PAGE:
VW Sets Aside $7.3 Billion to Pay for Emissions Crisis

22 Sep 2015 | Author: | No comments yet »

Can VW Win Back Trust After Admitting Diesel Dupes?.

Michael Horn, the head of the Volkswagen brand in the U.S was profusely apologetic for the diesel-emissions cheating scandal that emerged on Friday and vowed to win back the trust of the U.S. consumer.

The US Environmental Protection Agency (EPA) said on Friday that Volkswagen had installed illegal software to cheat emission tests, allowing its diesel cars to produce up to 40 times more pollution than allowed.The US chief executive of Volkswagen has said the company has “totally screwed up” over the emissions scandal that has rocked the automotive industry. The world’s second-biggest carmaker could face a fine of up to $18bn (£11.6bn), criminal charges for its executives, and legal action from customers and shareholders due to US claims it used a defeat device to falsify emissions data.

The device recognises when the car is being tested and immediately cuts emissions to a level that is much lower than normal and unsustainable under usual driving conditions. What we are dealing with is making sure people avoid being poisoned by pollution.” South Korea said on Tuesday it would investigate emissions of the VW Jetta and Gold models plus Audi A3 cars produced in 2014 and 2015.

If problems are found, South Korea’s environment ministry said its inquiry could be expanded to all German diesel imports, which have surged in popularity in recent years in a market long dominated by local producers such as Hyundai. The House energy and commerce committee chairman, Fred Upton, and the oversight and investigations subcommittee chairman, Tim Murphy, announced that the oversight and investigations subcommittee will hold a hearing. Horn, speaking at an event to launch a new version of the Passat sedan, which featured rock star Lenny Kravitz, said: “Our company was dishonest with the EPA, and the California air resources board and with all of you, and in my German words: we have totally screwed up. “We must fix the cars to prevent this from ever happening again and we have to make this right. Stuart Pearson, an analyst at the stockbroker Exane BNP Paribas, told the FT: “The artificial gaming of emissions tests threatens to become the car industry’s Libor” – referring to the fraudulent fixing of global interest rates that has cost the banking world billions. One of the officials involved in uncovering the alleged behaviour has told the Guardian that the emissions-fixing scandal could extend to other companies and countries.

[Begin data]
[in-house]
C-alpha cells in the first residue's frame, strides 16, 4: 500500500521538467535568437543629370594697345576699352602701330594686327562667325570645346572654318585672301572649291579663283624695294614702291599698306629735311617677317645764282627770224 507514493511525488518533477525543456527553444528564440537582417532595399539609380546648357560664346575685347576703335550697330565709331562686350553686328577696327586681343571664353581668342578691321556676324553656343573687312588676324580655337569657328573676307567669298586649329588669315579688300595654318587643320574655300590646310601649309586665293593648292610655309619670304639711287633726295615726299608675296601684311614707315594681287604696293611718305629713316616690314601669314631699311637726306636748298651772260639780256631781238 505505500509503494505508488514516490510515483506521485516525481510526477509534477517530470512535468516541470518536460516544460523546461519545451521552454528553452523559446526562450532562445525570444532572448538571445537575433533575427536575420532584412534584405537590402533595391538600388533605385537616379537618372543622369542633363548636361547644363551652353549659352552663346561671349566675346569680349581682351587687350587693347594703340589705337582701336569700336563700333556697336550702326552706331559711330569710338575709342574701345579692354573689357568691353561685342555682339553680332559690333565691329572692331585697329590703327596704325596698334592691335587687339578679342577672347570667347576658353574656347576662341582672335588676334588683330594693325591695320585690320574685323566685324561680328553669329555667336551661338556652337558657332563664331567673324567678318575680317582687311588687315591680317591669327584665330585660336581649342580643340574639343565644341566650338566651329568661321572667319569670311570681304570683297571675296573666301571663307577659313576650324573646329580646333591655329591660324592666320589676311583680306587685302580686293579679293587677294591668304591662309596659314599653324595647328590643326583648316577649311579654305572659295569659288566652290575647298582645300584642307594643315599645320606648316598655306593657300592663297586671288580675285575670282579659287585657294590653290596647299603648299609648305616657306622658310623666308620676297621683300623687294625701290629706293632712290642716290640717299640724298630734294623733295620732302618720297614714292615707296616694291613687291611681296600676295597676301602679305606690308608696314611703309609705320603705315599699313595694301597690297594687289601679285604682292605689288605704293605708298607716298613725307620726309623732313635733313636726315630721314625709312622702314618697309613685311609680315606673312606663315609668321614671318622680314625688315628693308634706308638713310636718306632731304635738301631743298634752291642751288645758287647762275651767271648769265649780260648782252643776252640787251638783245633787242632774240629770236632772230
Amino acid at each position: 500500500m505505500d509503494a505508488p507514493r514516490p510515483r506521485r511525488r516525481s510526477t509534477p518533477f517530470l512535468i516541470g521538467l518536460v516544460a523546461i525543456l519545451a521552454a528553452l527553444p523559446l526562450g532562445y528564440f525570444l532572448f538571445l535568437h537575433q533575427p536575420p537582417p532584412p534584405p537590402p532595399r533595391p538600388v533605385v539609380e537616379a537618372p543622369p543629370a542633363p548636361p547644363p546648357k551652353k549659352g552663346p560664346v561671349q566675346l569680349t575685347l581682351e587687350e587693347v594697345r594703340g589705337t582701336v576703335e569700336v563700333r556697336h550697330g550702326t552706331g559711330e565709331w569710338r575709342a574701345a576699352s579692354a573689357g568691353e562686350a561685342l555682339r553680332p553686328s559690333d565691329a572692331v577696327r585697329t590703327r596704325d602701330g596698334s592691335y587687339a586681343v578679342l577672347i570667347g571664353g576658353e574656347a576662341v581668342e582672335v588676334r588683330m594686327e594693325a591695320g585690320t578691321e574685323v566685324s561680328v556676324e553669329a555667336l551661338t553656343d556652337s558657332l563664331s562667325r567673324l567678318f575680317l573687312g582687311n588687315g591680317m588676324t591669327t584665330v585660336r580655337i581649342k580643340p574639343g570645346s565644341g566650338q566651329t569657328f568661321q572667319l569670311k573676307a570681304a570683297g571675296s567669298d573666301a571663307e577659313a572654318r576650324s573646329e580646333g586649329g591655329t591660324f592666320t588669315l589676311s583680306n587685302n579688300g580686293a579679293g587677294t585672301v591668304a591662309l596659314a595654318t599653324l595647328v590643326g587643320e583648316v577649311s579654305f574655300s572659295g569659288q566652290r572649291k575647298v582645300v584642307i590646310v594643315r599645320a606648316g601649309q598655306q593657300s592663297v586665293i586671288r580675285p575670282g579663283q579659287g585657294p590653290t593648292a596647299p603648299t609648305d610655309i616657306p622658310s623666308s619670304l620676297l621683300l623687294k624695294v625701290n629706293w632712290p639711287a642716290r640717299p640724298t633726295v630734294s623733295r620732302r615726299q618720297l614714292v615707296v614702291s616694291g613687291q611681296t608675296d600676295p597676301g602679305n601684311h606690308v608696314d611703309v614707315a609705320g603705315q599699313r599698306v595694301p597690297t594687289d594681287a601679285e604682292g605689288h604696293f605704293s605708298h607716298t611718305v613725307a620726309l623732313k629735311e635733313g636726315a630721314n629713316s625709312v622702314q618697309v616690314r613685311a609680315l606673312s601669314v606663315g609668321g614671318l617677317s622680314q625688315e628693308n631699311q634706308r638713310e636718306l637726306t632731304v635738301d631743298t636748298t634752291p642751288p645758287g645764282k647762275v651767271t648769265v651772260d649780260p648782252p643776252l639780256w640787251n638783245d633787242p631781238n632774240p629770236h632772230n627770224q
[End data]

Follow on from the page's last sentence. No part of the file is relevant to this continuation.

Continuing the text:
Billions of pounds have been wiped off the value of global carmakers amid growing concerns that emissions tests may have been rigged across the industry. “We need to ask the question, is this happening in other countries and is this happening at other manufacturers? We will cooperate fully with the responsible agencies, with transparency and urgency, to clearly, openly, and completely establish all of the facts of this case. Volkswagen has ordered an external investigation of this matter.” The revelations have prompted a series of investigations that bode ill for Volkswagen and the industry.

A British expert in low-emission vehicles claimed the manipulation of air pollution data could be widespread and that tests in Europe are “much more open to this sort of abuse”. All credit to the EPA for investigating and finding the truth.” Archer, the former managing director of the UK’s Low Carbon Vehicle Partnership and non-executive director for the government’s Renewable Fuels Agency, said the scandal could spread into petrol cars and CO2 levels. “It is probably not limited to diesel and not limited to emissions,” he added.

Here you can write a commentary on the recording "VW Sets Aside $7.3 Billion to Pay for Emissions Crisis".

* Required fields
Twitter-news
Our partners
Follow us
Contact us
Our contacts

dima911@gmail.com

ICQ: 423360519

About this site